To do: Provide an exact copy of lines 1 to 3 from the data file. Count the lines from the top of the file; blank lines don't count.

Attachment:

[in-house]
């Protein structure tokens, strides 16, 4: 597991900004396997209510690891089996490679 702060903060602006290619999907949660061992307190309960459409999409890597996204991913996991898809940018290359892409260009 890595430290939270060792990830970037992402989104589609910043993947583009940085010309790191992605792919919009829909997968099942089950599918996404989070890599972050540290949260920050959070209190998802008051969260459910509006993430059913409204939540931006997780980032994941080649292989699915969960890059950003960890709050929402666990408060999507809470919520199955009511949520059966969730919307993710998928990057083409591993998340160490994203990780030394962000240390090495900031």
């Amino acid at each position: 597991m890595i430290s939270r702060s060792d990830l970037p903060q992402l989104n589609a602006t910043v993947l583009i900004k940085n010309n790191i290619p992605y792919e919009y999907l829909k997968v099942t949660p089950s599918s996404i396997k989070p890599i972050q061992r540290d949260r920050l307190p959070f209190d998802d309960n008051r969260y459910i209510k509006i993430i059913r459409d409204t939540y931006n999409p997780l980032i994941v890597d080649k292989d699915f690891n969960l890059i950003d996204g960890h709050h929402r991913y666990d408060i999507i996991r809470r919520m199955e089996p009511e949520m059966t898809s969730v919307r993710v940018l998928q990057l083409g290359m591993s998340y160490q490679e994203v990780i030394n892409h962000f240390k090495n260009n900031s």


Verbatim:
[in-house]
């Protein structure tokens, strides 16, 4: 597991900004396997209510690891089996490679 702060903060602006290619999907949660061992307190309960459409999409890597996204991913996991898809940018290359892409260009 890595430290939270060792990830970037992402989104589609910043993947583009940085010309790191992605792919919009829909997968099942089950599918996404989070890599972050540290949260920050959070209190998802008051969260459910509006993430059913409204939540931006997780980032994941080649292989699915969960890059950003960890709050929402666990408060999507809470919520199955009511949520059966969730919307993710998928990057083409591993998340160490994203990780030394962000240390090495900031």
């Amino acid at each position: 597991m890595i430290s939270r702060s060792d990830l970037p903060q992402l989104n589609a602006t910043v993947l583009i900004k940085n010309n790191i290619p992605y792919e919009y999907l829909k997968v099942t949660p089950s599918s996404i396997k989070p890599i972050q061992r540290d949260r920050l307190p959070f209190d998802d309960n008051r969260y459910i209510k509006i993430i059913r459409d409204t939540y931006n999409p997780l980032i994941v890597d080649k292989d699915f690891n969960l890059i950003d996204g960890h709050h929402r991913y666990d408060i999507i996991r809470r919520m199955e089996p009511e949520m059966t898809s969730v919307r993710v940018l998928q990057l083409g290359m591993s998340y160490q490679e994203v990780i030394n892409h962000f240390k090495n260009n900031s």